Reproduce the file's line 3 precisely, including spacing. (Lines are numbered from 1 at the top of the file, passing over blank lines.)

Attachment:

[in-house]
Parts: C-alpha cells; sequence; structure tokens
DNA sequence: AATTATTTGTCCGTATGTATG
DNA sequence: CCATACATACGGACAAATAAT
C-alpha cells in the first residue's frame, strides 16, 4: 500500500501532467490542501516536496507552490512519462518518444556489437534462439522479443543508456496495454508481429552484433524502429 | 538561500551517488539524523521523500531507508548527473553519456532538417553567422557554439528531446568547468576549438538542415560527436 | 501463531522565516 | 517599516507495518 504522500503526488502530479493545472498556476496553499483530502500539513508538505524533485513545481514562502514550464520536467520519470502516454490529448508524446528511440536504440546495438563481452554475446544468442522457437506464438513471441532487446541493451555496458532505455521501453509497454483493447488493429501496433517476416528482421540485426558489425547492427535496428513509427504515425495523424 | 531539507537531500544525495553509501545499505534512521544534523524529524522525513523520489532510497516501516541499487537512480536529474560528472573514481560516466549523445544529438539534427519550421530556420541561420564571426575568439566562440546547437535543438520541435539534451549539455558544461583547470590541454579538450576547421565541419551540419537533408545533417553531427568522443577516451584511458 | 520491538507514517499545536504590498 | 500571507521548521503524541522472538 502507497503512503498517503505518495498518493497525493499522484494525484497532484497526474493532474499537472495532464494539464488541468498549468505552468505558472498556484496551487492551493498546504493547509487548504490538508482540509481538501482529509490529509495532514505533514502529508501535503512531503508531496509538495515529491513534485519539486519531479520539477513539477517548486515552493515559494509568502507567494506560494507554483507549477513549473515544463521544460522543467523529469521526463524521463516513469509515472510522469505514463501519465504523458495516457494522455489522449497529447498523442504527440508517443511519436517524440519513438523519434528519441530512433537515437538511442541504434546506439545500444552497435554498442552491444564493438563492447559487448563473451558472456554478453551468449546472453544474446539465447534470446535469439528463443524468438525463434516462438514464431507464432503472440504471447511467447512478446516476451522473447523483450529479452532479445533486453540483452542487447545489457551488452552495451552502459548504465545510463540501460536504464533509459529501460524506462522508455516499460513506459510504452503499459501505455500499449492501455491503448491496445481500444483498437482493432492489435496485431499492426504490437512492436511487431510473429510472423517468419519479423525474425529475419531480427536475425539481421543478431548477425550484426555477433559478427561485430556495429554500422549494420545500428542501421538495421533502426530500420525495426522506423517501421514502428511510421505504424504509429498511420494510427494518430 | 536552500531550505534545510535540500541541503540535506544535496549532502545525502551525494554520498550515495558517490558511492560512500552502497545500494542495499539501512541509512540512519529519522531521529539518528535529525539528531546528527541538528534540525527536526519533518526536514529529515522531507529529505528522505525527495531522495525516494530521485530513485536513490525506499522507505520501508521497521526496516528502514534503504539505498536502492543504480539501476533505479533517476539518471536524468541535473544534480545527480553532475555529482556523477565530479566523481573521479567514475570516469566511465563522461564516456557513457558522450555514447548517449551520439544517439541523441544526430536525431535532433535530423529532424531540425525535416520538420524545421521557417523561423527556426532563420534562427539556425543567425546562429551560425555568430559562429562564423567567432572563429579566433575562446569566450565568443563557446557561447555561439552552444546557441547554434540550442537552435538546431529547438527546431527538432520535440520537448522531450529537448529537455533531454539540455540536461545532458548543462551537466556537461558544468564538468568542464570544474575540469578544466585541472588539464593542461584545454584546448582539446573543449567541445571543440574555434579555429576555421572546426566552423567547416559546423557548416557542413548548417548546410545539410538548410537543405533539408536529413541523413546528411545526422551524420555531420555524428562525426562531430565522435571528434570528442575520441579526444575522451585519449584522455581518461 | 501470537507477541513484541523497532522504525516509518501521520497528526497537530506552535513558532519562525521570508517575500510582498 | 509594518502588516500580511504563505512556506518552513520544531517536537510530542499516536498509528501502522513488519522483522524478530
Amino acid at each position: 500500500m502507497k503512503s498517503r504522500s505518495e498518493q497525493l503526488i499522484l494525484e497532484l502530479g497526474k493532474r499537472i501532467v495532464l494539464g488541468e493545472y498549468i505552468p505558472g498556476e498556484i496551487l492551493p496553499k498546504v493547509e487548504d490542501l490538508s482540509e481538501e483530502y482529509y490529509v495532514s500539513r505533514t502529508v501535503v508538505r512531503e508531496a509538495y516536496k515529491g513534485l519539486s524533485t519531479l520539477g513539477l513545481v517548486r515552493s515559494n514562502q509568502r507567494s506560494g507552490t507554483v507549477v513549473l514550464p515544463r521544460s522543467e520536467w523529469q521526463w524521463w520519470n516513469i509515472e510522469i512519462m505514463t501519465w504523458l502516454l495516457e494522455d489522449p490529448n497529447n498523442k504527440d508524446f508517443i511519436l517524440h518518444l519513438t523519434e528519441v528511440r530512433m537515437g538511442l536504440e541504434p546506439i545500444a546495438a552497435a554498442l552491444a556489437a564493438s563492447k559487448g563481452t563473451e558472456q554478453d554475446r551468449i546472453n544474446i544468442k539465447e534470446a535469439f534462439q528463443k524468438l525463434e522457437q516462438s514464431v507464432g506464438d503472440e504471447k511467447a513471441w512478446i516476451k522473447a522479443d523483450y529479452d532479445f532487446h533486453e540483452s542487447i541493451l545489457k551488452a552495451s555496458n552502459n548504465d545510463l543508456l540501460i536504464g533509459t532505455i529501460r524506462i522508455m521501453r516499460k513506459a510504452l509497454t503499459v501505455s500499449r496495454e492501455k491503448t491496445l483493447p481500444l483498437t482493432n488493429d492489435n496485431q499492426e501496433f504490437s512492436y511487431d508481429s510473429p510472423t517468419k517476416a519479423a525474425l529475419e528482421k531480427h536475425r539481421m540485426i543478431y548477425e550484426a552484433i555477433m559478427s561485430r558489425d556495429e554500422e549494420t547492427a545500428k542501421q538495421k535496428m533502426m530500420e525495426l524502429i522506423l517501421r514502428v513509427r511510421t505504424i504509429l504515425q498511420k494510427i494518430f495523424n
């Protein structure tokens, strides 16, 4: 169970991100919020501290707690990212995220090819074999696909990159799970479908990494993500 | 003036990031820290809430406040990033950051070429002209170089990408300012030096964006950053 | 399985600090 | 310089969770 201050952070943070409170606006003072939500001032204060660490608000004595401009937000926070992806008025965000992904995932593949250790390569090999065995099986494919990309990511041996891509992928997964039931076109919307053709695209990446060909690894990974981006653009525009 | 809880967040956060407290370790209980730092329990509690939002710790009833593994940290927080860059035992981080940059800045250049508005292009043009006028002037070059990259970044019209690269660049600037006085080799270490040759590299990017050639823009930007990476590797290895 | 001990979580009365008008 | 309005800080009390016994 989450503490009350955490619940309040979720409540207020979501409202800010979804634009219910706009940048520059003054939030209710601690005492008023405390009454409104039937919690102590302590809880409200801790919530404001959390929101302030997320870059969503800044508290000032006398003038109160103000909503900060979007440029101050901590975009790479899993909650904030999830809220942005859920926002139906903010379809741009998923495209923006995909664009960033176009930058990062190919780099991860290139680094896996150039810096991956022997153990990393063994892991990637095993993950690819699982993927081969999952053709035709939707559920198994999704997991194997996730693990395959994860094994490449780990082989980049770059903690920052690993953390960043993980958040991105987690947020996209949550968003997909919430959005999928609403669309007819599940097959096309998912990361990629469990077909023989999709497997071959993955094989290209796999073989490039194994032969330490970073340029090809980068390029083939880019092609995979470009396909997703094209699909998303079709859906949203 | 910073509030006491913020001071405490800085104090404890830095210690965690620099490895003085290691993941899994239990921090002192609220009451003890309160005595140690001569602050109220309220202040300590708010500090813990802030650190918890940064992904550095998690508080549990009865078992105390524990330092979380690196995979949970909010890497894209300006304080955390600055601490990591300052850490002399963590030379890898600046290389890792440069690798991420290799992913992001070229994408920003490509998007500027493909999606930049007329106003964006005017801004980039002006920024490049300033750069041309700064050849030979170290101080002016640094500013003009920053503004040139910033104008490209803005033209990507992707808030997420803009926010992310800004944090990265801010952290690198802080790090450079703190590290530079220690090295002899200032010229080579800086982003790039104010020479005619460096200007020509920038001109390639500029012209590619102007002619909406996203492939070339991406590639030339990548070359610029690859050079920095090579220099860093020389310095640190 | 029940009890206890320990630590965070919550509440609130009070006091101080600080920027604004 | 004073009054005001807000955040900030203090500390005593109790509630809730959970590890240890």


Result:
DNA sequence: AATTATTTGTCCGTATGTATG